Mr. Gorbachev said he focused on the United States and the Soviet Union in the first stage ”because it is up to them to set an example for the other nuclear powers to follow.” He added, ”We said that very frankly to President Reagan of the United States during our meeting in Geneva.”

The second stage proposed by Mr. Gorbachev, starting in 1990 and lasting five to seven years, would have other nuclear powers joining in the process while the superpowers continued their disarmament. All nuclear powers would eliminate their battlefield nuclear weapons, or those having a range of 1,000 kilometers (620 miles).

Describing the third stage, beginning in 1995, he said: ”The elimination of all remaining nuclear weapons will be completed. By the end of 1999 there will be no nuclear weapons on earth.”

Addressing the American concern for verification, Mr. Gorbachev said ”special procedures” would be worked out, including on-site inspections and ”any other additional verification measures.”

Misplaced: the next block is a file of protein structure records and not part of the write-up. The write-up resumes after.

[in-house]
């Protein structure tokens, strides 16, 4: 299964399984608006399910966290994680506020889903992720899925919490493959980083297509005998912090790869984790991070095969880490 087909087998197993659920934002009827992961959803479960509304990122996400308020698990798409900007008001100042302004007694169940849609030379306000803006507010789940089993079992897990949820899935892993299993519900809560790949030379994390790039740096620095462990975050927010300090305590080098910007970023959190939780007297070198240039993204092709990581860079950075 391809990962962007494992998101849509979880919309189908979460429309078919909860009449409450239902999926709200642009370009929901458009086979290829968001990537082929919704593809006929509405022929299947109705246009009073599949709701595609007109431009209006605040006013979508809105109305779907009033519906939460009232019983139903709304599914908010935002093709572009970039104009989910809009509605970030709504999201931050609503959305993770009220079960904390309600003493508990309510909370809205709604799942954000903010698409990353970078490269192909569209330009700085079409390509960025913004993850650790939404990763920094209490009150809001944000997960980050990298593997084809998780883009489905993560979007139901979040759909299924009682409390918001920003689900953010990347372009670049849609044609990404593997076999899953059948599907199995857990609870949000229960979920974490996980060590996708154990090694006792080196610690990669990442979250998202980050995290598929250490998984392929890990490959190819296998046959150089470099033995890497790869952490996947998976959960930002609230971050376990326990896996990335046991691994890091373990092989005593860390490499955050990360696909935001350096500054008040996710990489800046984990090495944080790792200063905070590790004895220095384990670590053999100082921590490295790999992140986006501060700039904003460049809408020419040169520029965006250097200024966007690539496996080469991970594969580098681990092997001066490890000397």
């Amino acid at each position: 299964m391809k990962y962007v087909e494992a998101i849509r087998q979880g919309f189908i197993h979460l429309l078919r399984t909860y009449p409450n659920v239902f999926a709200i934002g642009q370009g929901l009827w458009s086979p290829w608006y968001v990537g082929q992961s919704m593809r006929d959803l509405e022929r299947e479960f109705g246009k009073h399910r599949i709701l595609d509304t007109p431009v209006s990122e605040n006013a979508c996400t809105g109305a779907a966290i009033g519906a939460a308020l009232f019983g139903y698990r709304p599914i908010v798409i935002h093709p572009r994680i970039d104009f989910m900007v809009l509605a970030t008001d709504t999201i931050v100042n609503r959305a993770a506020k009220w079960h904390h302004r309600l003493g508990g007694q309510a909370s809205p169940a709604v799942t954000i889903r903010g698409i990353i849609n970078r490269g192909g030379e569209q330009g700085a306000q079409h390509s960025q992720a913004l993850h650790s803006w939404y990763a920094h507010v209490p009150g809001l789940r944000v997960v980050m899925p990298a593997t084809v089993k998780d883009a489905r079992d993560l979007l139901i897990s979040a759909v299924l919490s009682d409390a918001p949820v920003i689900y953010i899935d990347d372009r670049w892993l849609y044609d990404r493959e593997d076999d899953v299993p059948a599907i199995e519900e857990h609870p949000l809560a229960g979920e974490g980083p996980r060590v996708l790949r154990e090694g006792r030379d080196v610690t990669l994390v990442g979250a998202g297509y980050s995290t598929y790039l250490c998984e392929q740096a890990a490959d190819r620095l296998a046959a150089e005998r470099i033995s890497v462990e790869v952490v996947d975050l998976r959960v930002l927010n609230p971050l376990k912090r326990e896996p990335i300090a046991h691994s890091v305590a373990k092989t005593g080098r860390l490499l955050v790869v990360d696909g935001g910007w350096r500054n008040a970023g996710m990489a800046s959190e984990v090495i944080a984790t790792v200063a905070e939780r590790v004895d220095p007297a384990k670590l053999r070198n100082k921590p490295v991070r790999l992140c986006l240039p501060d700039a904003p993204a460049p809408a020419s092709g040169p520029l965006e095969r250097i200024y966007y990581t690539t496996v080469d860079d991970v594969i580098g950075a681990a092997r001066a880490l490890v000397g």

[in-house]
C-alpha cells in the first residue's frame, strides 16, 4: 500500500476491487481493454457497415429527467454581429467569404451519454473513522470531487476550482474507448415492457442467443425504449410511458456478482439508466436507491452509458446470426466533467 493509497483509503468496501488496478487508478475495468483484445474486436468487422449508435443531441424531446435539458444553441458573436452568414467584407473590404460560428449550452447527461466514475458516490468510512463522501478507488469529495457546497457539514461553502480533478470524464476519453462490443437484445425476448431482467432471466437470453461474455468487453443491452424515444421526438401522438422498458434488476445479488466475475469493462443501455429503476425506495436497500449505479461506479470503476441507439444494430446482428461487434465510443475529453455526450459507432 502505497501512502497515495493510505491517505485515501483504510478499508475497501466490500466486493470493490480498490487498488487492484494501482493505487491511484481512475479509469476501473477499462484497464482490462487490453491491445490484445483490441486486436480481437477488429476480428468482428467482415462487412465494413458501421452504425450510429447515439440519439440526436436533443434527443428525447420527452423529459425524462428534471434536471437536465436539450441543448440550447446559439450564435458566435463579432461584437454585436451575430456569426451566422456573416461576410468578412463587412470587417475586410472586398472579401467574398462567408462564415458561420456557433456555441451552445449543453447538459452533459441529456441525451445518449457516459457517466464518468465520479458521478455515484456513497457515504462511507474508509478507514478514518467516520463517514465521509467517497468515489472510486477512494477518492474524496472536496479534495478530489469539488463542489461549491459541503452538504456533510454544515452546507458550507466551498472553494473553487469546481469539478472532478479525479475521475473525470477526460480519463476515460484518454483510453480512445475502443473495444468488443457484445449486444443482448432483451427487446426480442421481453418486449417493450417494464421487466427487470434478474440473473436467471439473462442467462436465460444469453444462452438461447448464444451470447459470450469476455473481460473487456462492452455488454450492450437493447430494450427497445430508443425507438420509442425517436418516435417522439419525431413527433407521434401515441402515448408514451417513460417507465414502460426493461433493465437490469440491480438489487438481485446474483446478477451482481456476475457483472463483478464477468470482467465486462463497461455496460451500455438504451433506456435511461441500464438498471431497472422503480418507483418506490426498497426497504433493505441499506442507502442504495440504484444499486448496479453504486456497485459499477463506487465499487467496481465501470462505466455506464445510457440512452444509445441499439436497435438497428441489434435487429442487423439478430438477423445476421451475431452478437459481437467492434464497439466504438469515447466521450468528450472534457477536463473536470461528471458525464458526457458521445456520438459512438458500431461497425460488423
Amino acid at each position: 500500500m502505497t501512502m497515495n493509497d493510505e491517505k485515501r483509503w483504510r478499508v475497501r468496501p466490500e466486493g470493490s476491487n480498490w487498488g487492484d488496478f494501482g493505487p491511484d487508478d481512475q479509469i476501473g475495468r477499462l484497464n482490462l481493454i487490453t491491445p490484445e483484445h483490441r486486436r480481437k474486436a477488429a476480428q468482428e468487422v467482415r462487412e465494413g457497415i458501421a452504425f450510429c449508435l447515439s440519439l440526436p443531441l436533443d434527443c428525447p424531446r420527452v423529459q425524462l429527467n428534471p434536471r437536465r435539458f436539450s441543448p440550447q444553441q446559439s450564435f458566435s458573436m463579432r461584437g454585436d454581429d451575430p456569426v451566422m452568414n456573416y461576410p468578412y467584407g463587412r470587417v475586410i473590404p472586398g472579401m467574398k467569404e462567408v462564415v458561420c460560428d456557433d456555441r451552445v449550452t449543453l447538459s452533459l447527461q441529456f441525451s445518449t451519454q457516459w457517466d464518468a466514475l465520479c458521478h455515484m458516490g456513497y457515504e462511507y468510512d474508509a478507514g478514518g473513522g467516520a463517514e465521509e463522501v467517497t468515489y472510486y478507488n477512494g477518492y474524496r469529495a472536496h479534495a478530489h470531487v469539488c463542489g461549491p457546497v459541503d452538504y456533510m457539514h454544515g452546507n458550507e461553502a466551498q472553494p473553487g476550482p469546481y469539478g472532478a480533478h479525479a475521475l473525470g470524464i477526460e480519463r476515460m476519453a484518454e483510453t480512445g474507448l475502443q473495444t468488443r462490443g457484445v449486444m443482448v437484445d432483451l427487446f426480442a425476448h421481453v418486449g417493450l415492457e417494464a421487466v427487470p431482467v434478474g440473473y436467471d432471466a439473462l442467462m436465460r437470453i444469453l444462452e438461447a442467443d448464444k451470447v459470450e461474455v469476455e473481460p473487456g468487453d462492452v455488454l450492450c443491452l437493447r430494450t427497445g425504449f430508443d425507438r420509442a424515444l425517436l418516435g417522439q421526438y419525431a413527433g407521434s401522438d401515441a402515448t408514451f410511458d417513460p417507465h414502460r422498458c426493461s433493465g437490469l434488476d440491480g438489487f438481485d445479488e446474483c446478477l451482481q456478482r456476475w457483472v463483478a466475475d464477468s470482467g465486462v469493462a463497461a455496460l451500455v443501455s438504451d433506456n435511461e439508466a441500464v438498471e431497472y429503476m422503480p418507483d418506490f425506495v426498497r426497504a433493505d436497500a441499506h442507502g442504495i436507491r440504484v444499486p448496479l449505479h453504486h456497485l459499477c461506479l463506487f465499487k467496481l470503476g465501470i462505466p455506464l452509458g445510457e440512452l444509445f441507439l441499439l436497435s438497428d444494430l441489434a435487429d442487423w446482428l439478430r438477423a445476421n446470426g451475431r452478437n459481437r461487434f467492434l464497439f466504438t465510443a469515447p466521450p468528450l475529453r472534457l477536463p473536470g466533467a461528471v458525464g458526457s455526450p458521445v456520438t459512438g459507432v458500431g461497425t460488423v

”In summary,” the statement said, ”we propose that we should enter the third millennium without nuclear weapons, on the basis of mutually acceptable agreements.”


NY Times Article in its original context from January 16, 1986, Section A, Page 1 / Reprinted with Creative Commons – Educational Fair Use



The results of the historic nuclear disarmament offer in the midst of the Cold War — and then negotiations and counter-offer conditions by both sides, including verification protocols, led to nuclear weapons control agreements that can be seen now….

Look at the record….




Turning away from generational escalation is possible. The solutions must address, as we have proposed before the Ukraine conflict, mutual security and new definitions of national security….


All that is missing is will to make moves that are not escalations with new nuclear weapons. The ratcheting up cannot continue. China, Russia, the United States, all the nuclear weapons states must consider the heightened nuclear threat before nuclear weapons deliver cataclysmic disaster.